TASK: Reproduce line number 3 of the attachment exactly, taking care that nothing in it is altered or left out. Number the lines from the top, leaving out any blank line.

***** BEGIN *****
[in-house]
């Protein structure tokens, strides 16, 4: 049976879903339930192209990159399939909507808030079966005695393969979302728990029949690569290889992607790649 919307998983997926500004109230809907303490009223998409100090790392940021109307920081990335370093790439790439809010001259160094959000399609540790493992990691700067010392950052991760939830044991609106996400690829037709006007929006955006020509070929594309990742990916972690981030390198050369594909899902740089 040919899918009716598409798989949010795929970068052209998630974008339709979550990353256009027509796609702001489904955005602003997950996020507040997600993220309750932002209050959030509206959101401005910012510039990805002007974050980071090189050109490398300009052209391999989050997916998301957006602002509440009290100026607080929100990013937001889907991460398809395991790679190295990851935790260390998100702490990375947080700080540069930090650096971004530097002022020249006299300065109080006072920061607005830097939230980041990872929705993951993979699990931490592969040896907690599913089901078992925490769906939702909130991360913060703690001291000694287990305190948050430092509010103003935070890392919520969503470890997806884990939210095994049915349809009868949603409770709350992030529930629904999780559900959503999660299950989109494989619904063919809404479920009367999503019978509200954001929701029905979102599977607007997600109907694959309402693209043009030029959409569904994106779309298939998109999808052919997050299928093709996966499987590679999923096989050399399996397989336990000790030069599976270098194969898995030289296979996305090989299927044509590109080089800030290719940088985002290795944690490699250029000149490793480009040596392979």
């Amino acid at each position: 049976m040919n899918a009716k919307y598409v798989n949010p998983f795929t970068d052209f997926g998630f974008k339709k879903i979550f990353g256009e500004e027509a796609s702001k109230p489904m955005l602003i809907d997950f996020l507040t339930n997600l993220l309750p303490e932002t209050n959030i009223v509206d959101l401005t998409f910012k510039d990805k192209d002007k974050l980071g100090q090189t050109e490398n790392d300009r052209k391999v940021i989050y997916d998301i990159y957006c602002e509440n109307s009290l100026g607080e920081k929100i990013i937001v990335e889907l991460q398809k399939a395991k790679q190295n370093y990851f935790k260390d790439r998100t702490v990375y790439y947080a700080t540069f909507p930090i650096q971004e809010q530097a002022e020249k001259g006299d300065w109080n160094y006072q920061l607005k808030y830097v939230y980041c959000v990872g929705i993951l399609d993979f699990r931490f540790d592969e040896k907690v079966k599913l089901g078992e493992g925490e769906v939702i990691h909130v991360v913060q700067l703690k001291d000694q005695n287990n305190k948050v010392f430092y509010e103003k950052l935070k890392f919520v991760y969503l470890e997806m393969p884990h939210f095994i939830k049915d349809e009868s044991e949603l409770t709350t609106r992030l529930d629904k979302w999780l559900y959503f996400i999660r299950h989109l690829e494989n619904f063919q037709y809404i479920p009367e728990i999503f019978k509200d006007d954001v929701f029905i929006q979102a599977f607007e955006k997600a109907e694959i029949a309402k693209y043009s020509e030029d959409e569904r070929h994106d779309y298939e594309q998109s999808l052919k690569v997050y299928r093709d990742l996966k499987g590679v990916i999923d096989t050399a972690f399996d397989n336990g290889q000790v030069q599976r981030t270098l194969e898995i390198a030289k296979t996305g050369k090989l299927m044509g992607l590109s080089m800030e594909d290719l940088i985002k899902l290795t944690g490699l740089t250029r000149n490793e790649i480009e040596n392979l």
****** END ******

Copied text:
């Amino acid at each position: 049976m040919n899918a009716k919307y598409v798989n949010p998983f795929t970068d052209f997926g998630f974008k339709k879903i979550f990353g256009e500004e027509a796609s702001k109230p489904m955005l602003i809907d997950f996020l507040t339930n997600l993220l309750p303490e932002t209050n959030i009223v509206d959101l401005t998409f910012k510039d990805k192209d002007k974050l980071g100090q090189t050109e490398n790392d300009r052209k391999v940021i989050y997916d998301i990159y957006c602002e509440n109307s009290l100026g607080e920081k929100i990013i937001v990335e889907l991460q398809k399939a395991k790679q190295n370093y990851f935790k260390d790439r998100t702490v990375y790439y947080a700080t540069f909507p930090i650096q971004e809010q530097a002022e020249k001259g006299d300065w109080n160094y006072q920061l607005k808030y830097v939230y980041c959000v990872g929705i993951l399609d993979f699990r931490f540790d592969e040896k907690v079966k599913l089901g078992e493992g925490e769906v939702i990691h909130v991360v913060q700067l703690k001291d000694q005695n287990n305190k948050v010392f430092y509010e103003k950052l935070k890392f919520v991760y969503l470890e997806m393969p884990h939210f095994i939830k049915d349809e009868s044991e949603l409770t709350t609106r992030l529930d629904k979302w999780l559900y959503f996400i999660r299950h989109l690829e494989n619904f063919q037709y809404i479920p009367e728990i999503f019978k509200d006007d954001v929701f029905i929006q979102a599977f607007e955006k997600a109907e694959i029949a309402k693209y043009s020509e030029d959409e569904r070929h994106d779309y298939e594309q998109s999808l052919k690569v997050y299928r093709d990742l996966k499987g590679v990916i999923d096989t050399a972690f399996d397989n336990g290889q000790v030069q599976r981030t270098l194969e898995i390198a030289k296979t996305g050369k090989l299927m044509g992607l590109s080089m800030e594909d290719l940088i985002k899902l290795t944690g490699l740089t250029r000149n490793e790649i480009e040596n392979l």